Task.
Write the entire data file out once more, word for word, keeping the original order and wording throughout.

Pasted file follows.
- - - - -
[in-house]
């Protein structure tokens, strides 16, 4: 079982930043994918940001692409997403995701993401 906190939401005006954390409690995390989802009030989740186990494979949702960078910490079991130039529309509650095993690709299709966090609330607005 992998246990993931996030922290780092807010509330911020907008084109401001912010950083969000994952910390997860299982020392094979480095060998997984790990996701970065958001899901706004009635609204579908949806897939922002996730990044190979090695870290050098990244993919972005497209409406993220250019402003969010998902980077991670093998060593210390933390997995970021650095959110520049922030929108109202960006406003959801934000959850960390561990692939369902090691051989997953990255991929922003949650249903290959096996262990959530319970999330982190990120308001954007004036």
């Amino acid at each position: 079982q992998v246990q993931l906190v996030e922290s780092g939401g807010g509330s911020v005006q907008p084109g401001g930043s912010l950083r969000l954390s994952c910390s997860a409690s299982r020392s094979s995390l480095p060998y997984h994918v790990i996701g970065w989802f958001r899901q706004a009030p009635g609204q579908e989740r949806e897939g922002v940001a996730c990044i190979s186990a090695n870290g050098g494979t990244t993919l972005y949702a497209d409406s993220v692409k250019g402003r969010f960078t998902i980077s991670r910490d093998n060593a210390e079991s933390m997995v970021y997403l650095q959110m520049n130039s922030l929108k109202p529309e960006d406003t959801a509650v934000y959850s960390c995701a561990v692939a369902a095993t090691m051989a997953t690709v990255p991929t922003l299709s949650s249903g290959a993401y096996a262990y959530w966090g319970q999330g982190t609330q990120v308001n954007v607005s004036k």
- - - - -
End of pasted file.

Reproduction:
[in-house]
């Protein structure tokens, strides 16, 4: 079982930043994918940001692409997403995701993401 906190939401005006954390409690995390989802009030989740186990494979949702960078910490079991130039529309509650095993690709299709966090609330607005 992998246990993931996030922290780092807010509330911020907008084109401001912010950083969000994952910390997860299982020392094979480095060998997984790990996701970065958001899901706004009635609204579908949806897939922002996730990044190979090695870290050098990244993919972005497209409406993220250019402003969010998902980077991670093998060593210390933390997995970021650095959110520049922030929108109202960006406003959801934000959850960390561990692939369902090691051989997953990255991929922003949650249903290959096996262990959530319970999330982190990120308001954007004036």
């Amino acid at each position: 079982q992998v246990q993931l906190v996030e922290s780092g939401g807010g509330s911020v005006q907008p084109g401001g930043s912010l950083r969000l954390s994952c910390s997860a409690s299982r020392s094979s995390l480095p060998y997984h994918v790990i996701g970065w989802f958001r899901q706004a009030p009635g609204q579908e989740r949806e897939g922002v940001a996730c990044i190979s186990a090695n870290g050098g494979t990244t993919l972005y949702a497209d409406s993220v692409k250019g402003r969010f960078t998902i980077s991670r910490d093998n060593a210390e079991s933390m997995v970021y997403l650095q959110m520049n130039s922030l929108k109202p529309e960006d406003t959801a509650v934000y959850s960390c995701a561990v692939a369902a095993t090691m051989a997953t690709v990255p991929t922003l299709s949650s249903g290959a993401y096996a262990y959530w966090g319970q999330g982190t609330q990120v308001n954007v607005s004036k």